Monday April 25, 2022

Michael Gove could still become prime minister

Michael Gove could still become prime minister

Michael Gove

One Conservative leadership campaign is active in Portcullis House, the annexe to parliament where MPs and journalists mingle, sharing tea, coffee and (in my case) Danish pastries.

Jeremy Hunt’s supporters are promoting him as the answer to the party’s (and the country’s) problems. He has cabinet experience but is untainted by the alleged low moral tone of the Boris Johnson administration. He ran an impressive campaign last time, when the need for a bullish norm-breaker meant the party turned to Johnson to get Brexit done. And he has been gaining ground a little in the betting markets as gamblers adjust to the collapse of Rishi Sunak’s prospects.

In a wide-open field, he, Liz Truss, the foreign secretary, and Tom Tugendhat, the chair of the Foreign Affairs Committee, are vying for the misleading status of “favourite”, yet none is given more than a one-in-seven chance of winning the race.

I wrote last week about the difficulty of beating “somebody with nobody”, which is why I think the chances of Johnson being ejected from office are lower — or, rather, later — than some of the excitement of the past week has suggested.

When he is eventually turfed out, I don’t think any of those three will replace him. They are all Remainers, and the Leave-Remain divide is still the most important identity marker in British politics. This is especially true among Conservative Party members, who have the final say over who shall be leader.

Which is why the undeclared leadership campaign that is more interesting than Hunt’s is the one being fought by Michael Gove. It takes the form not of supporters whispering in the ears of journalists by the indoor fig trees of the Portcullis House atrium, but of a cabinet minister doing things. Gove was drafted in to get the Homes for Ukraine refugee scheme up and running when the Home Office seemed to be trapped in bureaucratic inertia. It is more up and stumbling, but at least it is happening, slowly.

Then Gove announced a breakthrough in negotiations with the big building companies, who agreed to pay for replacing dangerous cladding on high-rise blocks of flats. It is now five years since the Grenfell fire, but finally Gove has delivered what leader writers have been demanding all along. A leading article in his old newspaper, The Times, praised him to the skies.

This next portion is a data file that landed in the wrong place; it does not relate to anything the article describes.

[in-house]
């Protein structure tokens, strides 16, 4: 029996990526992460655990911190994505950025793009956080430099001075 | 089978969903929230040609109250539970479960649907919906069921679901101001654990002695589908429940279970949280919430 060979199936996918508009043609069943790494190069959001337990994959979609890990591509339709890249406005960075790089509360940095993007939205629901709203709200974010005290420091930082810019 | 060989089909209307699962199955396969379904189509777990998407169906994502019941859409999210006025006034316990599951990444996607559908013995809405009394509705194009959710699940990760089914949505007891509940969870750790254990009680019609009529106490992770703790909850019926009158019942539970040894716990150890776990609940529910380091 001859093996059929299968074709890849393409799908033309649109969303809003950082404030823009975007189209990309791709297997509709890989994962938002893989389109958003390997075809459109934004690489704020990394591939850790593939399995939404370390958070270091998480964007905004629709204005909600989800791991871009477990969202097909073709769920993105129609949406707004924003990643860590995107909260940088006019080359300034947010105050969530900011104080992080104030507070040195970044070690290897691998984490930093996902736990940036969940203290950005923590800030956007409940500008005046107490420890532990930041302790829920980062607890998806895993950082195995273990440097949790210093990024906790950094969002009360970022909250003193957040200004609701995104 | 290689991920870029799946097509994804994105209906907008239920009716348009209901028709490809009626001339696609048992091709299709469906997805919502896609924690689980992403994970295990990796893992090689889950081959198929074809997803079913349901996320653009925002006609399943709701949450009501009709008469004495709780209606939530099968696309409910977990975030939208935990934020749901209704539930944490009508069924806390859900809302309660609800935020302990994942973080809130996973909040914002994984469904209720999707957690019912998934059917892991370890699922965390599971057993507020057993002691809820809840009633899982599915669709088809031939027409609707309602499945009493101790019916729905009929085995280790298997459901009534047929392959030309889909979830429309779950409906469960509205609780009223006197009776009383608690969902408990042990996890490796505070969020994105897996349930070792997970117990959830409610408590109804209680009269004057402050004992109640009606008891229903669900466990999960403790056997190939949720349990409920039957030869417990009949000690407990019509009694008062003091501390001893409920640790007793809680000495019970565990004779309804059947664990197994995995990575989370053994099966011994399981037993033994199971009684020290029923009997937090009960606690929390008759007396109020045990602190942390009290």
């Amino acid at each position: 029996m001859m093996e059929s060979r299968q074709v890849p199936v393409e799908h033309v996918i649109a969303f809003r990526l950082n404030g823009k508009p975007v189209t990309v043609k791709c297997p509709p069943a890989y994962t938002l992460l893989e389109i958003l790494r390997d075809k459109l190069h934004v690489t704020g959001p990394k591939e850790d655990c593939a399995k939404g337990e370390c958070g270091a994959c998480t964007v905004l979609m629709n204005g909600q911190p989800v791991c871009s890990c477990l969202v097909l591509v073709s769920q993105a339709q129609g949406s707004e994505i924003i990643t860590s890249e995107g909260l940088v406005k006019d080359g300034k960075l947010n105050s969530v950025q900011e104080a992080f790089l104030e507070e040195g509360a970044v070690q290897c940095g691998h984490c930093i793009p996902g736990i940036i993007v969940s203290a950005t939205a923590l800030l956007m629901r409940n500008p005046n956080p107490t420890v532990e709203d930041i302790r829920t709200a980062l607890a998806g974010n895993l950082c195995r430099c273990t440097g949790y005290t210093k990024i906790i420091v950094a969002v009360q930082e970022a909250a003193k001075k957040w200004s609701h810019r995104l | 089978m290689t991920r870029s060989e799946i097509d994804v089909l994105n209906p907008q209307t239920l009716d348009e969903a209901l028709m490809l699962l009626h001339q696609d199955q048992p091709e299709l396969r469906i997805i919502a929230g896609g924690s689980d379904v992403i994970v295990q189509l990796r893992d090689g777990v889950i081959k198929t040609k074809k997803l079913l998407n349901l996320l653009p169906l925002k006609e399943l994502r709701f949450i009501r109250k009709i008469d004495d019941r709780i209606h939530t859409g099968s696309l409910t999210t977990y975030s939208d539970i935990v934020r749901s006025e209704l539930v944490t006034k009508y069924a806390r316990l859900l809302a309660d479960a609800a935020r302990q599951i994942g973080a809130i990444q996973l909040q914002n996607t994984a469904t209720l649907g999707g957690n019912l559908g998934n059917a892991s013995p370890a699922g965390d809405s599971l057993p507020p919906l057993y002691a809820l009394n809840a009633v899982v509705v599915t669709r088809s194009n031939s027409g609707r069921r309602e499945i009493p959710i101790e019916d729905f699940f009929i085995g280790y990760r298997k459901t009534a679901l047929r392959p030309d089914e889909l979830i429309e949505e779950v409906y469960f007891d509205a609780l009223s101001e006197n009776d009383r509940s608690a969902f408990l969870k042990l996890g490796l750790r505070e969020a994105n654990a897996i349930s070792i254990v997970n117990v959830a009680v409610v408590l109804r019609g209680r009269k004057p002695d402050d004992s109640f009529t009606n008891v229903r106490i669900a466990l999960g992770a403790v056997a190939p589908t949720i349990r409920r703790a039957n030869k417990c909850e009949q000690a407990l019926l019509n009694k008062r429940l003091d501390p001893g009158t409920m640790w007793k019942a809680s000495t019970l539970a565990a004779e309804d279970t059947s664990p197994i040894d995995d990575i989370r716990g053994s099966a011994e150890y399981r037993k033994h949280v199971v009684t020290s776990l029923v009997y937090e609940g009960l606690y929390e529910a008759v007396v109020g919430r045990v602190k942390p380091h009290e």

Last weekend, he scored another direct hit, with a headline on the front of The Sunday Telegraph: “Gove’s £7bn developer levy in line to boost council housing.” Instead of requiring builders to allocate a proportion of new housing to “affordable” homes — contracts that are often contested after the event — he is proposing legislation in the Queen’s Speech next month to impose a levy on the companies which would then go to local councils to build social housing.

The “council housing” line is classic Gove (although I realise that it might have been The Sunday Telegraph’s phrase): it is what a lot of people think we should have more of, even if it is all built and managed by housing associations these days. Just like the time when as education secretary he proposed to “bring back O-levels”. He’ll be legislating to restore Marathon bars and Opal Fruits next, and then he will lead a campaign to bring back galleons, sickles and knuts.

He has a good feel for populist bring-backery, which is, after all, much of the sentiment behind Brexit, but he is also such a left-wing centrist that he is an honorary Blairite. At education he finally tranquillised the Tory party’s grammar-school tendency with a commitment to academy schools as the route to equal opportunity. In his brief tenure as justice secretary he started an enlightened prisons policy that sadly hasn’t been followed through. But now at the Department for Levelling Up, Housing and Communities, he is striking out on another great egalitarian cause.

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